What You Need to Know Before You Change Cell Phone Plans

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Getting rid of a cell phone provider or switching services is not cheap, and certainly not hassle-free, but not to worry, the Feds are on the case. And depending on your carrier, cancelations are starting to cost a bit less, already.

Even though no domestic carrier is as forgiving for plan droppers as Verizon Wireless (VZ), which eliminated the flat-fee of $175 for anyone leaving their plan early in November, 2006, AT&T (T) restructured their termination fee plan last month and Sprint Nextel (S) and T-Mobile are expected to follow suit by the end of this year.

In the meantime, the Federal Communications Commission plans to hear consumers' opinions on termination fees at an open agenda meeting in Washington D.C. on June 12. After the hearing, the FCC is expected to create a taskforce to create a nationwide cancelation fee policy that would apply to all cellular service providers.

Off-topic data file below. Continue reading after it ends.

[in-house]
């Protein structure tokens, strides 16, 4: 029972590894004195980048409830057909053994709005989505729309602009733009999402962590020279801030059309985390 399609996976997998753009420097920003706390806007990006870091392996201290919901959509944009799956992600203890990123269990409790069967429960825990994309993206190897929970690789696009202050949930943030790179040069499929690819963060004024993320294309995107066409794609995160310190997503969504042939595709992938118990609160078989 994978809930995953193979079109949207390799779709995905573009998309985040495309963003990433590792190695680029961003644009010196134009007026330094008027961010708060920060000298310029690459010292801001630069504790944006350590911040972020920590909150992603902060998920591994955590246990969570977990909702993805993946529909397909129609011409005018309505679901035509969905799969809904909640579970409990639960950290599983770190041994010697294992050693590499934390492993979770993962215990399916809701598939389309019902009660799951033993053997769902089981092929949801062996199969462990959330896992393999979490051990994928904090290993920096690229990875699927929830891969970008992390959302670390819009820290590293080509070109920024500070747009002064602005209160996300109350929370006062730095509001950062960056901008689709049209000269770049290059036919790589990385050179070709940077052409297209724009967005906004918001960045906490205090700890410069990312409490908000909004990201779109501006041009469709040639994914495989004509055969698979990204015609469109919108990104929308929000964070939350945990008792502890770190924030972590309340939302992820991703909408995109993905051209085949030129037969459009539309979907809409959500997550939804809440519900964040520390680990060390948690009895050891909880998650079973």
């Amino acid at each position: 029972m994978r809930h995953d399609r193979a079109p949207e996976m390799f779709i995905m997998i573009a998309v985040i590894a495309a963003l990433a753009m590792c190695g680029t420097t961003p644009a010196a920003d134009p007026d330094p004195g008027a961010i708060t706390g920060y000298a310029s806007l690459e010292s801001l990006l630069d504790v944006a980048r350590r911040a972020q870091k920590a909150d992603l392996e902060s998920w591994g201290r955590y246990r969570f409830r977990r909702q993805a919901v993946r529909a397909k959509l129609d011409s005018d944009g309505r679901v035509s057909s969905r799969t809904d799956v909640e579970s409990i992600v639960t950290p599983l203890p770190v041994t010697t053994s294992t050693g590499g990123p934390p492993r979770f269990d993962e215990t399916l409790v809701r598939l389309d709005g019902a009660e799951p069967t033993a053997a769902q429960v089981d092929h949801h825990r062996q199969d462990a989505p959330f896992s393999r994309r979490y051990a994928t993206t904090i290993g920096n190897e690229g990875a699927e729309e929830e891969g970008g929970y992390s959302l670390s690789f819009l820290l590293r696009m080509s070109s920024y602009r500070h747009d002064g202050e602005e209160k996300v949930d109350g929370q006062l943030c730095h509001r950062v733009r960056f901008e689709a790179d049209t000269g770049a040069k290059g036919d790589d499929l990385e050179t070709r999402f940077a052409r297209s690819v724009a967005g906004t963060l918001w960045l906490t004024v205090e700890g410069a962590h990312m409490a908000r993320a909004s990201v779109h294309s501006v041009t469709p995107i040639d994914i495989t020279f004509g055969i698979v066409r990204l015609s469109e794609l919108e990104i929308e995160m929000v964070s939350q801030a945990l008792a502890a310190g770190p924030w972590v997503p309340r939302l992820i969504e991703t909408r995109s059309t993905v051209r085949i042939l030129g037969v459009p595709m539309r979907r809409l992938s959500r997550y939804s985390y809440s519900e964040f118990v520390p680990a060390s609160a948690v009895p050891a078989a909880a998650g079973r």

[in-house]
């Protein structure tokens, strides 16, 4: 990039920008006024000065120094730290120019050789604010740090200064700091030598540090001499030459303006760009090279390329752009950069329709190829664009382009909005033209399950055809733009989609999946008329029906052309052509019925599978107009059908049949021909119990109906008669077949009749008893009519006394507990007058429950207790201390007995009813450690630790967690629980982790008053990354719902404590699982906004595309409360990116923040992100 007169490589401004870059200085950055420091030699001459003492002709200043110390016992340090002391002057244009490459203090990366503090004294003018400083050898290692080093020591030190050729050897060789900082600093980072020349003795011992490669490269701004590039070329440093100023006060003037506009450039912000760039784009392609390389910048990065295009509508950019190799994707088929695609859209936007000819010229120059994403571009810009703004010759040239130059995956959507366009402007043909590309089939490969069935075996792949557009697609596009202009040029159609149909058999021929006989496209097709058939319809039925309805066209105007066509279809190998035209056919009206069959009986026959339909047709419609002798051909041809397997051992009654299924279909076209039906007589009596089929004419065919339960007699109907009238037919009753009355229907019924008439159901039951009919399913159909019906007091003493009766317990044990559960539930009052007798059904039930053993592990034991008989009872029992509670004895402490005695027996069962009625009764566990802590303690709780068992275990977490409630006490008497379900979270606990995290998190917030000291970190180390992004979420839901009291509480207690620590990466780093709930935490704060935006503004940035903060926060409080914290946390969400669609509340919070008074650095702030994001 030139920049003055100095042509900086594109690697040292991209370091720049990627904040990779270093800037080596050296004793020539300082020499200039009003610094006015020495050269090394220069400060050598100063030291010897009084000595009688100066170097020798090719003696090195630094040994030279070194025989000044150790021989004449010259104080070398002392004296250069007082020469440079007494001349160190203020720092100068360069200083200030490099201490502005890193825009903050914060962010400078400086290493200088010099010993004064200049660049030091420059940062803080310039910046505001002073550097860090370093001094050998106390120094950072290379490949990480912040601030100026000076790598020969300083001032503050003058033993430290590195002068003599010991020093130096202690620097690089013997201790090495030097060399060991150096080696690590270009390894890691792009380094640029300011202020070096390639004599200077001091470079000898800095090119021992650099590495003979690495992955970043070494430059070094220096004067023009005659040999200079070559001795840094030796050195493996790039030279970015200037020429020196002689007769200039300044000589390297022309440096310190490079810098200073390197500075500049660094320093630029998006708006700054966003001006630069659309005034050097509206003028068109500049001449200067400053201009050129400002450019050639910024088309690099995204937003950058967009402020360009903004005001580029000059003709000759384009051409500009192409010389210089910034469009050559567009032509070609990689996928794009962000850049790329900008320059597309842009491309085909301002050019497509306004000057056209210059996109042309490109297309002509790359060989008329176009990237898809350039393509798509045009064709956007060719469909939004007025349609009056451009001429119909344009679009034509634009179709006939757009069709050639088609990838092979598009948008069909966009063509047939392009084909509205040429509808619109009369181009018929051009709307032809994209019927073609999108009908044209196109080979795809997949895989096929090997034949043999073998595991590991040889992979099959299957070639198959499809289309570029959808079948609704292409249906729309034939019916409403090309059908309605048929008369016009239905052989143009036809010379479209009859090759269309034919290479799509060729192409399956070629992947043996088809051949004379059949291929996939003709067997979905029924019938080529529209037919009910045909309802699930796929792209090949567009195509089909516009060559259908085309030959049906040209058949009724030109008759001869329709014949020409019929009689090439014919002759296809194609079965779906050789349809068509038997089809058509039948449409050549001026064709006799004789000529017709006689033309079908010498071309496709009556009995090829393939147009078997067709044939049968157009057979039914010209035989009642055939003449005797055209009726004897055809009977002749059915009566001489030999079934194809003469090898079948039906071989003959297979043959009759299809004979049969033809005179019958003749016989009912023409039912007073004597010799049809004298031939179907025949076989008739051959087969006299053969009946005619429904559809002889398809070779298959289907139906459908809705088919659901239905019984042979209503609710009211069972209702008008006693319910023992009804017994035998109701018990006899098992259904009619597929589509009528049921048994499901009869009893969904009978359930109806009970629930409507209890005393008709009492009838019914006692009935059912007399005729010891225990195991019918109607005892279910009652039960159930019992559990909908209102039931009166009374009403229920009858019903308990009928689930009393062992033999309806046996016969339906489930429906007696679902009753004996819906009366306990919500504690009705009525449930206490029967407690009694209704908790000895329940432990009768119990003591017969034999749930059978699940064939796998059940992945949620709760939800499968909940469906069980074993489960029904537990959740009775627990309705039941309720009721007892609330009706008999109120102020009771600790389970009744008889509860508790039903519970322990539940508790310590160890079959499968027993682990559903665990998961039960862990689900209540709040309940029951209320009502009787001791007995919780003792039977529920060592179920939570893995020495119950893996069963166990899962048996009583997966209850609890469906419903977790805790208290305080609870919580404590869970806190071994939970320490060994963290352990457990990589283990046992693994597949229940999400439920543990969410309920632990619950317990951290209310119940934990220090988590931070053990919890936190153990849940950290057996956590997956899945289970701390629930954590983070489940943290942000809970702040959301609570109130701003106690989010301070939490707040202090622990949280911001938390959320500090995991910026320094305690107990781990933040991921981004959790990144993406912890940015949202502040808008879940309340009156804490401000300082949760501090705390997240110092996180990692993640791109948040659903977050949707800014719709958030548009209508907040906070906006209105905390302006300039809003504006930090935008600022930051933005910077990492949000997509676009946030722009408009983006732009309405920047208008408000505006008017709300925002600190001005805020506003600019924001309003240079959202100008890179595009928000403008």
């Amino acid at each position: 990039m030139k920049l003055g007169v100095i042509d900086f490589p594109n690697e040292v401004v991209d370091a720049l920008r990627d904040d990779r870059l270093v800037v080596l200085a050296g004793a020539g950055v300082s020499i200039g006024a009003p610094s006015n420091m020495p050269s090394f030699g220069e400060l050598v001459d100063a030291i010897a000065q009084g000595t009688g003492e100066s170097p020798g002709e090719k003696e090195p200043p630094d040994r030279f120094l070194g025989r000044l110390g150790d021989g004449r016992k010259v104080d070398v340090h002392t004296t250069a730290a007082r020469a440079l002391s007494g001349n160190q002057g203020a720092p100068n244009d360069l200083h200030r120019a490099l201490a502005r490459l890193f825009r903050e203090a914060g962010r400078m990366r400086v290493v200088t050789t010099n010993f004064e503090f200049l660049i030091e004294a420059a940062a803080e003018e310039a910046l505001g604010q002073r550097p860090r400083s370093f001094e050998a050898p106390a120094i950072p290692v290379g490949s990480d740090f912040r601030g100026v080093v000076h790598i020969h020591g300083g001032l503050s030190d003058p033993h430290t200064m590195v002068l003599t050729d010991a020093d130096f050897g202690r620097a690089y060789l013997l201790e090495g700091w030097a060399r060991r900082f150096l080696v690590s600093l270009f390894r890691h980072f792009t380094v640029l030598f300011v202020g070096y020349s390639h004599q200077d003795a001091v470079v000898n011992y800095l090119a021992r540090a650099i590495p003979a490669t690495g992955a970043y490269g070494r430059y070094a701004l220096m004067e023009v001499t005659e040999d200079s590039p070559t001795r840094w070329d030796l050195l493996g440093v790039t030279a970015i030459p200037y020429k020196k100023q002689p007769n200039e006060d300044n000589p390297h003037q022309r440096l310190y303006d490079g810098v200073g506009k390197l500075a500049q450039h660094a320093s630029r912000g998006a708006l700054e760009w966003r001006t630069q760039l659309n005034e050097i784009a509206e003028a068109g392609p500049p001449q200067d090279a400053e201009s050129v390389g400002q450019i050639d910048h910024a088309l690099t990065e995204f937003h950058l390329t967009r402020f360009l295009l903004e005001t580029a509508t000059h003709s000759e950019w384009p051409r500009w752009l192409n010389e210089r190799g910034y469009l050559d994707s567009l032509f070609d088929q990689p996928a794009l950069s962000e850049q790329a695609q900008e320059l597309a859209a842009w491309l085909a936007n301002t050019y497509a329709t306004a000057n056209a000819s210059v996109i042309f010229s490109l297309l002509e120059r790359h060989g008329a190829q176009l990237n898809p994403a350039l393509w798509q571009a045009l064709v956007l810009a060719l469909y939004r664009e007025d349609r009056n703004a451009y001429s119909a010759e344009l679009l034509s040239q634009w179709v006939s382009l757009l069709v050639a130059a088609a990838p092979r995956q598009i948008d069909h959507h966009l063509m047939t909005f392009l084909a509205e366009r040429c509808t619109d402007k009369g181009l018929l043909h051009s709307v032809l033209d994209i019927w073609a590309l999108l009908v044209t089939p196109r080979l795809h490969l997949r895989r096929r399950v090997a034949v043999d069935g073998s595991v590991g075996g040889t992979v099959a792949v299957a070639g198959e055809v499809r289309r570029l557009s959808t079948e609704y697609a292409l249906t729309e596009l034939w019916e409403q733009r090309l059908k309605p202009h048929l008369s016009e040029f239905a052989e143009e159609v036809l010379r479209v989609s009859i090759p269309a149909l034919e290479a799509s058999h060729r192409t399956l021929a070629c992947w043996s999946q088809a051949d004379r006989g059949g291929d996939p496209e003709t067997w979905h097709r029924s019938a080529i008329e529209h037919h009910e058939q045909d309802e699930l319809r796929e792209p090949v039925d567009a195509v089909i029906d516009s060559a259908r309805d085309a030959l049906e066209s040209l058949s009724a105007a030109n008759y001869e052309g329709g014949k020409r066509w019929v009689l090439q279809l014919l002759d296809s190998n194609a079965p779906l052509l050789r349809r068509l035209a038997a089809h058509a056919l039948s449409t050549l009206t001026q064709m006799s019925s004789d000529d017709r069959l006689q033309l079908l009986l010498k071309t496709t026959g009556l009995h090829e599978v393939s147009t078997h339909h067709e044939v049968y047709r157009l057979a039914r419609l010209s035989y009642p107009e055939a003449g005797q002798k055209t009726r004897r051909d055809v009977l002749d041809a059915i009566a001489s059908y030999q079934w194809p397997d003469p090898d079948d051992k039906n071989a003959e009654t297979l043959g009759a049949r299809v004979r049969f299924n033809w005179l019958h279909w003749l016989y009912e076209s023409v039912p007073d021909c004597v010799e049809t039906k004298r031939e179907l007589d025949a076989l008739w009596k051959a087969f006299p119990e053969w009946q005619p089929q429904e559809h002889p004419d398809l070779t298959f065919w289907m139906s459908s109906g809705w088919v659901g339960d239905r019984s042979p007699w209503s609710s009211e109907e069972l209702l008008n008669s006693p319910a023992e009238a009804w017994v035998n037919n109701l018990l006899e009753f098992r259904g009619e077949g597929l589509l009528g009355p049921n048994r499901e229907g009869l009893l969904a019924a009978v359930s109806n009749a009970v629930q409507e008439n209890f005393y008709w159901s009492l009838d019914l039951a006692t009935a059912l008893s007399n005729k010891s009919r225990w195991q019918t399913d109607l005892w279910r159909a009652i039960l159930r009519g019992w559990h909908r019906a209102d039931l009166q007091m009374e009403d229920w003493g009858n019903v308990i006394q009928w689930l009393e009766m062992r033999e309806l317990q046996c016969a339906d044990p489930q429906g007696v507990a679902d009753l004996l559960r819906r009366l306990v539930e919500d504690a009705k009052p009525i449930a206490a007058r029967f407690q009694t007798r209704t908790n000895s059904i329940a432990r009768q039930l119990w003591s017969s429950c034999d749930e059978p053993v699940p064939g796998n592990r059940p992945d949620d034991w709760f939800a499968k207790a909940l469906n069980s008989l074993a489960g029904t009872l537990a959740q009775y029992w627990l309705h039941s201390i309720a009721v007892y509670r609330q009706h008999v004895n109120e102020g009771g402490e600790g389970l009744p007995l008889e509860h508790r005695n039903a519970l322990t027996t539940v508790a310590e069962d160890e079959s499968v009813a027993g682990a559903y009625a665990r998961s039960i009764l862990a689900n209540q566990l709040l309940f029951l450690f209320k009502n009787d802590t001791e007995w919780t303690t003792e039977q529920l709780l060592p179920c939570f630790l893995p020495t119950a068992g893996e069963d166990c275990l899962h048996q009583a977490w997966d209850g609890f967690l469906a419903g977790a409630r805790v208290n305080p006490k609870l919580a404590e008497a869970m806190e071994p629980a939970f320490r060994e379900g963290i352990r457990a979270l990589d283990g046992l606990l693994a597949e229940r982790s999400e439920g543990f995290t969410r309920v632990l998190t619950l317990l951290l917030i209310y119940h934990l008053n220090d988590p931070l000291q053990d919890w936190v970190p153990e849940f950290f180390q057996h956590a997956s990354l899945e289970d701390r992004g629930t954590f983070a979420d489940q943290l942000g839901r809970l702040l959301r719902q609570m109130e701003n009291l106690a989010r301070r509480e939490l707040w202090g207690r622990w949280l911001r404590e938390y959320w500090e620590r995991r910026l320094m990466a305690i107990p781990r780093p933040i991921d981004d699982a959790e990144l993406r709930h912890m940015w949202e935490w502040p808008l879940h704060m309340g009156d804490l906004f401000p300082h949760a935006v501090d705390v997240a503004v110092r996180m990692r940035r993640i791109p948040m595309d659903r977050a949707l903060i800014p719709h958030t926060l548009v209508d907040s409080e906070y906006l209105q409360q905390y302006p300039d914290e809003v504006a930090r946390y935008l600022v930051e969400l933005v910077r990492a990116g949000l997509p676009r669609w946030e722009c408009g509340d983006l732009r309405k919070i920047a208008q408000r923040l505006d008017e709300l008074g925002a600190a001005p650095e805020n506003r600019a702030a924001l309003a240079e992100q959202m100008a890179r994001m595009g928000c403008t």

Until then, Verizon and AT&T customers who renewed or entered into a new contract on or after their company's respective policy change dates (November 16, 2006 and May 25, 2008), are no longer responsible for the rate of $175 that the company previously charged no matter when you canceled your agreement. Instead, Verizon or AT&T customers will be able to deduct $5 from the early termination fee of $175 for each month they fulfill in a one or two year contract. (Hey, $5 may not sound like much, but remember, small amounts can add up!)

That savings is a first step. Now cell phone executives and consumer watchdog groups will turn their attention to the FCC hearings later this month. "I am encouraged that industry has stepped up to address an issue that consumers and state commissioners have been concerned about for some time," said Deborah Taylor Tate in a recent release on the FCC's Web site. "In such a competitive market, we should look first to industry, rather than government regulation, to offer consumers the price and service options that best meet their needs." Stay tuned.

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